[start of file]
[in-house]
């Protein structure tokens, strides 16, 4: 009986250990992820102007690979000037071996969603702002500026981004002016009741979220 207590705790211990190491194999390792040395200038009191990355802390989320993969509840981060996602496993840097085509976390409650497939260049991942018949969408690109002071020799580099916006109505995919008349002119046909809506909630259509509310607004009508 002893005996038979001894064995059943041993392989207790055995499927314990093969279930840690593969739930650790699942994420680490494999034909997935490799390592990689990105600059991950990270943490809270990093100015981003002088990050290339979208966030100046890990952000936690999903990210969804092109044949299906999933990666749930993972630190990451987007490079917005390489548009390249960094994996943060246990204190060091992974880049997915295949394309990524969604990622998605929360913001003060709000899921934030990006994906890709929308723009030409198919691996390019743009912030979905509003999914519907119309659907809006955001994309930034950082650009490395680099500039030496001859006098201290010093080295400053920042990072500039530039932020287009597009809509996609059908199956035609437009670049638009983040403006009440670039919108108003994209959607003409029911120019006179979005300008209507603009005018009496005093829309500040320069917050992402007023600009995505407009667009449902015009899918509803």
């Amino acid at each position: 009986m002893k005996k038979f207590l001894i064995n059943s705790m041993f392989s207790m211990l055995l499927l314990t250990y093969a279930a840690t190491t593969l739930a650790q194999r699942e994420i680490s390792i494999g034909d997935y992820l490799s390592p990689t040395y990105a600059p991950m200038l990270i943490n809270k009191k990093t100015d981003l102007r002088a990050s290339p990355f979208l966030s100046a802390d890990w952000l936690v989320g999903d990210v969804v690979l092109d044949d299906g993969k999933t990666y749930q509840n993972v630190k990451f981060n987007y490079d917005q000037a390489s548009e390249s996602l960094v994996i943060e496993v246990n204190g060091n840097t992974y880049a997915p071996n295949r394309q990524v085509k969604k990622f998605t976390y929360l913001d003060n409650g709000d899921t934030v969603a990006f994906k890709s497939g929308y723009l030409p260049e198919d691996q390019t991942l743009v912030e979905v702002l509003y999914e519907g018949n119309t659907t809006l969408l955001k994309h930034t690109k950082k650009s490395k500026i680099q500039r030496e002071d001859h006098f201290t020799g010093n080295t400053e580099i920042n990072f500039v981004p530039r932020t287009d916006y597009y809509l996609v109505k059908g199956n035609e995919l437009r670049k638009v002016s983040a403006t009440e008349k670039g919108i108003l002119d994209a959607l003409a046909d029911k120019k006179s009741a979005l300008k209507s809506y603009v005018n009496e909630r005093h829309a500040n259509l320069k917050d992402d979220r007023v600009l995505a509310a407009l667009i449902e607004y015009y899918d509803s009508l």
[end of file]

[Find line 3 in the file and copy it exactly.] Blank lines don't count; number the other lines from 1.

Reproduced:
């Amino acid at each position: 009986m002893k005996k038979f207590l001894i064995n059943s705790m041993f392989s207790m211990l055995l499927l314990t250990y093969a279930a840690t190491t593969l739930a650790q194999r699942e994420i680490s390792i494999g034909d997935y992820l490799s390592p990689t040395y990105a600059p991950m200038l990270i943490n809270k009191k990093t100015d981003l102007r002088a990050s290339p990355f979208l966030s100046a802390d890990w952000l936690v989320g999903d990210v969804v690979l092109d044949d299906g993969k999933t990666y749930q509840n993972v630190k990451f981060n987007y490079d917005q000037a390489s548009e390249s996602l960094v994996i943060e496993v246990n204190g060091n840097t992974y880049a997915p071996n295949r394309q990524v085509k969604k990622f998605t976390y929360l913001d003060n409650g709000d899921t934030v969603a990006f994906k890709s497939g929308y723009l030409p260049e198919d691996q390019t991942l743009v912030e979905v702002l509003y999914e519907g018949n119309t659907t809006l969408l955001k994309h930034t690109k950082k650009s490395k500026i680099q500039r030496e002071d001859h006098f201290t020799g010093n080295t400053e580099i920042n990072f500039v981004p530039r932020t287009d916006y597009y809509l996609v109505k059908g199956n035609e995919l437009r670049k638009v002016s983040a403006t009440e008349k670039g919108i108003l002119d994209a959607l003409a046909d029911k120019k006179s009741a979005l300008k209507s809506y603009v005018n009496e909630r005093h829309a500040n259509l320069k917050d992402d979220r007023v600009l995505a509310a407009l667009i449902e607004y015009y899918d509803s009508l």